It’s a Good Friday

Life has been good to me I have to admit, even though it didn’t appear like it was going to end up that way in the beginning. At three years of age, my parents James Richard and Joanne Marie Tompkins née Farrell divorced. Alcohol was a factor. That same year my Grandma Tompkins, born Isabelle Grace Althea McCarter, died in surgery. Her departure made life more challenging for my immediate and extended Tompkins family. It crushed my Grandpa, George Rick Tompkins.

👑 Isabelle and 👑 George

I became a sickly child with breathing problems, and no one knew why until I was thirteen. From the pictures, it looks like I started out with the right physique for somebody my age. But that changed. I became skinny and stayed short. It was hard for me to keep up. I played soccer competitively in grades two and three but was the goalie.

Neither of my parents’ drinking stopped. Dad had also been a biker, as in gangs, but supposedly gave it up for my arrival to become an Ontario Hydro electrician at the utility’s nuclear plants. The Bruce Nuclear, Pickering and Darlington plants. Sometimes he went to work in the United States as well. My mom, who really liked a good time, was secretary at a moving company and then managed fast food restaurants and convenience stores. My mom and dad both made sure there were books around. But the worst beating I received was for disappearing to the Owen Sound Public Library.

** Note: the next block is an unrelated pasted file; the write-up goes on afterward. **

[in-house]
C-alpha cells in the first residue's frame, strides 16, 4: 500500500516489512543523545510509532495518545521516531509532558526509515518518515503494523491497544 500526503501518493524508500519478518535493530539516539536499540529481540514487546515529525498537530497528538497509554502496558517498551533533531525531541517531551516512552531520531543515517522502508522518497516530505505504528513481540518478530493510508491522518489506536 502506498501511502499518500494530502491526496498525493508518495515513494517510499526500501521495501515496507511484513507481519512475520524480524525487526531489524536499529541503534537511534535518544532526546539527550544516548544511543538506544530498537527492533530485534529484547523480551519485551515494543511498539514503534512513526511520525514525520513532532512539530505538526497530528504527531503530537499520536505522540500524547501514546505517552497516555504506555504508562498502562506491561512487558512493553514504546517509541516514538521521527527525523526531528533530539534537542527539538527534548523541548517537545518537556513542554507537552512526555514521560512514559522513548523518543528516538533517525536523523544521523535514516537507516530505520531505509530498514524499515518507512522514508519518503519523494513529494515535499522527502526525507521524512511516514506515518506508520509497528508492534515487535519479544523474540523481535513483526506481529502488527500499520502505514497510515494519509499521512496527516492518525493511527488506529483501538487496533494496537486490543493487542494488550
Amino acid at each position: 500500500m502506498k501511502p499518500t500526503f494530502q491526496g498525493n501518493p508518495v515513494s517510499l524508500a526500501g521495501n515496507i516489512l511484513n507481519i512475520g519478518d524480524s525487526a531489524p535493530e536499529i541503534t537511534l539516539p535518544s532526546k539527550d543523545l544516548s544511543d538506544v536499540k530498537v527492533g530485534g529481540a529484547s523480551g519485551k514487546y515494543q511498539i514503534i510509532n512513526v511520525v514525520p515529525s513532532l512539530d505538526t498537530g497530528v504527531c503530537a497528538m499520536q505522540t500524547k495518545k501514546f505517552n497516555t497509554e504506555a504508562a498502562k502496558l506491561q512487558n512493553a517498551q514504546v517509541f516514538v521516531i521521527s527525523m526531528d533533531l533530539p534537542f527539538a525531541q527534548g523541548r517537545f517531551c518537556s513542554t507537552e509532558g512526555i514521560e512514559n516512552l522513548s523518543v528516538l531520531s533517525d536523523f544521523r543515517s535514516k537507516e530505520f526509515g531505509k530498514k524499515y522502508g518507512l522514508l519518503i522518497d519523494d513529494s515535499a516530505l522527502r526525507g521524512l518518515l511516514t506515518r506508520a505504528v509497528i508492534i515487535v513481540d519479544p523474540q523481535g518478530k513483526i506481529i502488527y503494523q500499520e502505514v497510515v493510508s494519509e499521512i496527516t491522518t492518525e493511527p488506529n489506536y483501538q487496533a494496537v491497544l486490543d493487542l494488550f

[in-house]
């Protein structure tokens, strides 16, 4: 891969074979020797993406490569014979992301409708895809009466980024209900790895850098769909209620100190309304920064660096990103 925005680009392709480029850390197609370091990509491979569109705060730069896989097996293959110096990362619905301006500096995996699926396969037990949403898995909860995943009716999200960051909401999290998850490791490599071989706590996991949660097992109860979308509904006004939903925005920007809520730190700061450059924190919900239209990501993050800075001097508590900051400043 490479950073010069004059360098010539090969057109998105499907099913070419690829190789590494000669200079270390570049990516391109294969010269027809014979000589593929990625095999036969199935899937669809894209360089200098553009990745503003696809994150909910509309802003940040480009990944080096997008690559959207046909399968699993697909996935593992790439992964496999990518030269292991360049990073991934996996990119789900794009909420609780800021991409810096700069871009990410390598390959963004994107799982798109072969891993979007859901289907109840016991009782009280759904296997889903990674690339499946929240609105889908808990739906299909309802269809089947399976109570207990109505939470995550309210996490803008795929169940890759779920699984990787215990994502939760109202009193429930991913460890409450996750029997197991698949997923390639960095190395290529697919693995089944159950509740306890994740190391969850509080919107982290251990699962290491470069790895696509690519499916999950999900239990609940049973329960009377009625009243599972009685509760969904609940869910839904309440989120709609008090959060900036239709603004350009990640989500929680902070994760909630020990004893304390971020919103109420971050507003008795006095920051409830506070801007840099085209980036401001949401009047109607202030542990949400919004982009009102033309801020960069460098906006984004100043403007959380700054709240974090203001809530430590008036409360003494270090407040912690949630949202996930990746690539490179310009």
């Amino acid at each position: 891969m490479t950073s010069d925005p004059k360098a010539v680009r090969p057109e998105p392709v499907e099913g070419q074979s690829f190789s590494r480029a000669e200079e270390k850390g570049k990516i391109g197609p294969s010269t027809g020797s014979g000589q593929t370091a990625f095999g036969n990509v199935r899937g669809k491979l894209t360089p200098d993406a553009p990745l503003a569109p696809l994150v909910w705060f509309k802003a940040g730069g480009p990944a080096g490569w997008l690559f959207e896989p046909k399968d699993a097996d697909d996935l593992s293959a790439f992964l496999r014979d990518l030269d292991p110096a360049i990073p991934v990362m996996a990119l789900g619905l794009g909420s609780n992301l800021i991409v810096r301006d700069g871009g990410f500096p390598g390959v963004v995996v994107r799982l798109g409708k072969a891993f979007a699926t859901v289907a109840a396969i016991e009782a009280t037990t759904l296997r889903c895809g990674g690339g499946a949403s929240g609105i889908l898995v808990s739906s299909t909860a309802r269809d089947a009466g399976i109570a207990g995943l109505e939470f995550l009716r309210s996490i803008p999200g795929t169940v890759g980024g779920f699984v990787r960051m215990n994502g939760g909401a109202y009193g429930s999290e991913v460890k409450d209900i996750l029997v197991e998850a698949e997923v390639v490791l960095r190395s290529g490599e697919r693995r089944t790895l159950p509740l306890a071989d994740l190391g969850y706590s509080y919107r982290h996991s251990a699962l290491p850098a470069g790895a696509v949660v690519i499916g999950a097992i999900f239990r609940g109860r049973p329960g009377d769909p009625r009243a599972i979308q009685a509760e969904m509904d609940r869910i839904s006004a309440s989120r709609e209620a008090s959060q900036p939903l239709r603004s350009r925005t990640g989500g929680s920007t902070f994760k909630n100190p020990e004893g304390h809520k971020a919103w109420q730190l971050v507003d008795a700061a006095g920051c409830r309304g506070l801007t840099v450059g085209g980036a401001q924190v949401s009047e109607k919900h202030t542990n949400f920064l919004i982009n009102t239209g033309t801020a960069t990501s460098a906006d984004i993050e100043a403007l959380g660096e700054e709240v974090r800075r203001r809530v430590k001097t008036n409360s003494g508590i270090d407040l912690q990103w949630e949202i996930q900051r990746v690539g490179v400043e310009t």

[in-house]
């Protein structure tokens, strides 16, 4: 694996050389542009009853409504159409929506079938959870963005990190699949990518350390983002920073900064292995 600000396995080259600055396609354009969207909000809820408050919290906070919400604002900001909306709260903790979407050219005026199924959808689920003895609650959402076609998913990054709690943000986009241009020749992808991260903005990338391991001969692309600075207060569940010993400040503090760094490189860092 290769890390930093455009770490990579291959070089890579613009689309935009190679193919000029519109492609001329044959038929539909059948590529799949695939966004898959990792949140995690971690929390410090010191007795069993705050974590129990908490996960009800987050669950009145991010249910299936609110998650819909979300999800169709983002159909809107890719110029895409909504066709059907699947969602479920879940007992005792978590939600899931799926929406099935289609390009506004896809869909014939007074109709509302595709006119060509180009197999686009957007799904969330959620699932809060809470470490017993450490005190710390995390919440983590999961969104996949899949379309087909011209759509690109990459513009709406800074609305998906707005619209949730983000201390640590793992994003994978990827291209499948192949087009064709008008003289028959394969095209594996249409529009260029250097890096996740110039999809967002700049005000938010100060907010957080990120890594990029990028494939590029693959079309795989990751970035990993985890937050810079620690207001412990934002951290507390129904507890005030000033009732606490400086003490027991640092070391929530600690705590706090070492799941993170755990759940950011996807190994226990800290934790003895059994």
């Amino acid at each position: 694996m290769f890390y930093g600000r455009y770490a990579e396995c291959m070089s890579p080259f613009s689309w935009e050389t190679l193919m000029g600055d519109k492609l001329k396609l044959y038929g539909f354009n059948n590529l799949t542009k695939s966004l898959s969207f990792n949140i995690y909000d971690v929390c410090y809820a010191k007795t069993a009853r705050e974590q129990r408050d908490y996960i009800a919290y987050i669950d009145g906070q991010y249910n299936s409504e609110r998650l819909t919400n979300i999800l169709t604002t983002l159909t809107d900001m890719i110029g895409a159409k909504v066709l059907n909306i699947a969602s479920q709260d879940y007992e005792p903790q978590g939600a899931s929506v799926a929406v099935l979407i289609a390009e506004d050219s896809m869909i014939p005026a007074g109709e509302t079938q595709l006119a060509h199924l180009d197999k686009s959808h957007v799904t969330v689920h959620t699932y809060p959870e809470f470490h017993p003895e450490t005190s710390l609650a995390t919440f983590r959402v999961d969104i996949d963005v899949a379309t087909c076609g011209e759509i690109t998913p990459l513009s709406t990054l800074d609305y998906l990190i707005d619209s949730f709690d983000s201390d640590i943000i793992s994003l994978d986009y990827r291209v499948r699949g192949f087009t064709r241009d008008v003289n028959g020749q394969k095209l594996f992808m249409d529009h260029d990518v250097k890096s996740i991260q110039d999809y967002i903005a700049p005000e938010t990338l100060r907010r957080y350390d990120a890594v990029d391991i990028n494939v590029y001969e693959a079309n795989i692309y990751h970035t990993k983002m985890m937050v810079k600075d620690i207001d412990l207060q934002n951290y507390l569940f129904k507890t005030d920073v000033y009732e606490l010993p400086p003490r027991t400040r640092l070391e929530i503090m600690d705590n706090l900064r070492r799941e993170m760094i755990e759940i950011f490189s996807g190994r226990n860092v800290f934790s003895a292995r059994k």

Christmas at Nana and Papa’s house, with Aunt Carmela

Even if they had stayed together, our family wouldn’t have been establishment. We might have reached the Canadian middle class. Mom’s life had been rough at times. Her father, the Irish Catholic quarter of my ancestry, was the merchant marine Ken Farrell who abandoned his wife, my Nana Mary “Mollie” Morra née Coulson, my mom and her younger brother David. One summer the three of them left Ontario on train in search of him and spent at least a summer on one of B.C.’s Gulf Islands. He later lived and died in Vancouver’s Downtown Eastside addicted to heroin.

I’m ignorant about my Irish Catholic history despite being baptized Catholic. I know a little about the other Irish quarter but not much. That’s the Coulsons. After my Nana died in 2020, one of her twin brothers Doug, a bank teller early and then media executive, reached out and we started talking. One day he said to me “there are two kinds of Irish in Canada. We’re the British kind.” And there’s an interesting heritage there. My Great Grandfather David Alfred Coulson served in WWI. He was at Vimy Ridge and became a switch man for the Canadian National Railway stationed in Capreol. There’s a street named after him there. He was also Orange Order. He married Edith Hamilton, who Nana said was also from the Harris tractor clan. But that’s only another quarter of my own ancestry.


There is a book by the late history professor Noel Ignatiev, the co-founder of the journal Race Traitor, that I highly recommend to my Black and Irish contacts, and anyone else really. It’s titled How the Irish Became White. Stephen Regoczei, my first book publisher, and favourite undergraduate professor, recommended it to me like he recommended so many other important books.

Professor Stephen Regoczei organizing and clearing out some of his 10,000 books at Trent University in Peterborough, Ontario